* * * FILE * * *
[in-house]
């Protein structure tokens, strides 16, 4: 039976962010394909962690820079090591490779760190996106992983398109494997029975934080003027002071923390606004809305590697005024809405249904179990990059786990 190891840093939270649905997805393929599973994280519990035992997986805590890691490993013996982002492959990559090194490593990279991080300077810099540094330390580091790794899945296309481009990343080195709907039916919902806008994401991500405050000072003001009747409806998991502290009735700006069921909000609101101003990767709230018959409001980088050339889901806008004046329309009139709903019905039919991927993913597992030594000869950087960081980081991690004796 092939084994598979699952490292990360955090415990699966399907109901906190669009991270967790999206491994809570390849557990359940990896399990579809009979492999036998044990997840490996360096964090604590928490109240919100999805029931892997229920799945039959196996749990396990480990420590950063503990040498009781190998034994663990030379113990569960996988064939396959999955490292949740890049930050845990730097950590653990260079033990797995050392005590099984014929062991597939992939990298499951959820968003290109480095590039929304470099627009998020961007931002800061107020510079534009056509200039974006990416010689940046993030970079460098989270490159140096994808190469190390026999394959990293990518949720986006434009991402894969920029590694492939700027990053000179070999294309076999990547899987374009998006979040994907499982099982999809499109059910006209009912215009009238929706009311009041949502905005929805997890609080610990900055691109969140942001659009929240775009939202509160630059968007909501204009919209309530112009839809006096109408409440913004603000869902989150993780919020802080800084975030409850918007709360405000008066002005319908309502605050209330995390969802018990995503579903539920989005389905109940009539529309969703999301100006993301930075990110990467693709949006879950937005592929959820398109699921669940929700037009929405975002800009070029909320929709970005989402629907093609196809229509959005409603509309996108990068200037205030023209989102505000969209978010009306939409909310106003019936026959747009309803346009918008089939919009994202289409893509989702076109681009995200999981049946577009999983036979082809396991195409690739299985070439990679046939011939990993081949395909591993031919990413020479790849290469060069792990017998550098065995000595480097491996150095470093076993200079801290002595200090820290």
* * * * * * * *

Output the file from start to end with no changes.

[in-house]
């Protein structure tokens, strides 16, 4: 039976962010394909962690820079090591490779760190996106992983398109494997029975934080003027002071923390606004809305590697005024809405249904179990990059786990 190891840093939270649905997805393929599973994280519990035992997986805590890691490993013996982002492959990559090194490593990279991080300077810099540094330390580091790794899945296309481009990343080195709907039916919902806008994401991500405050000072003001009747409806998991502290009735700006069921909000609101101003990767709230018959409001980088050339889901806008004046329309009139709903019905039919991927993913597992030594000869950087960081980081991690004796 092939084994598979699952490292990360955090415990699966399907109901906190669009991270967790999206491994809570390849557990359940990896399990579809009979492999036998044990997840490996360096964090604590928490109240919100999805029931892997229920799945039959196996749990396990480990420590950063503990040498009781190998034994663990030379113990569960996988064939396959999955490292949740890049930050845990730097950590653990260079033990797995050392005590099984014929062991597939992939990298499951959820968003290109480095590039929304470099627009998020961007931002800061107020510079534009056509200039974006990416010689940046993030970079460098989270490159140096994808190469190390026999394959990293990518949720986006434009991402894969920029590694492939700027990053000179070999294309076999990547899987374009998006979040994907499982099982999809499109059910006209009912215009009238929706009311009041949502905005929805997890609080610990900055691109969140942001659009929240775009939202509160630059968007909501204009919209309530112009839809006096109408409440913004603000869902989150993780919020802080800084975030409850918007709360405000008066002005319908309502605050209330995390969802018990995503579903539920989005389905109940009539529309969703999301100006993301930075990110990467693709949006879950937005592929959820398109699921669940929700037009929405975002800009070029909320929709970005989402629907093609196809229509959005409603509309996108990068200037205030023209989102505000969209978010009306939409909310106003019936026959747009309803346009918008089939919009994202289409893509989702076109681009995200999981049946577009999983036979082809396991195409690739299985070439990679046939011939990993081949395909591993031919990413020479790849290469060069792990017998550098065995000595480097491996150095470093076993200079801290002595200090820290």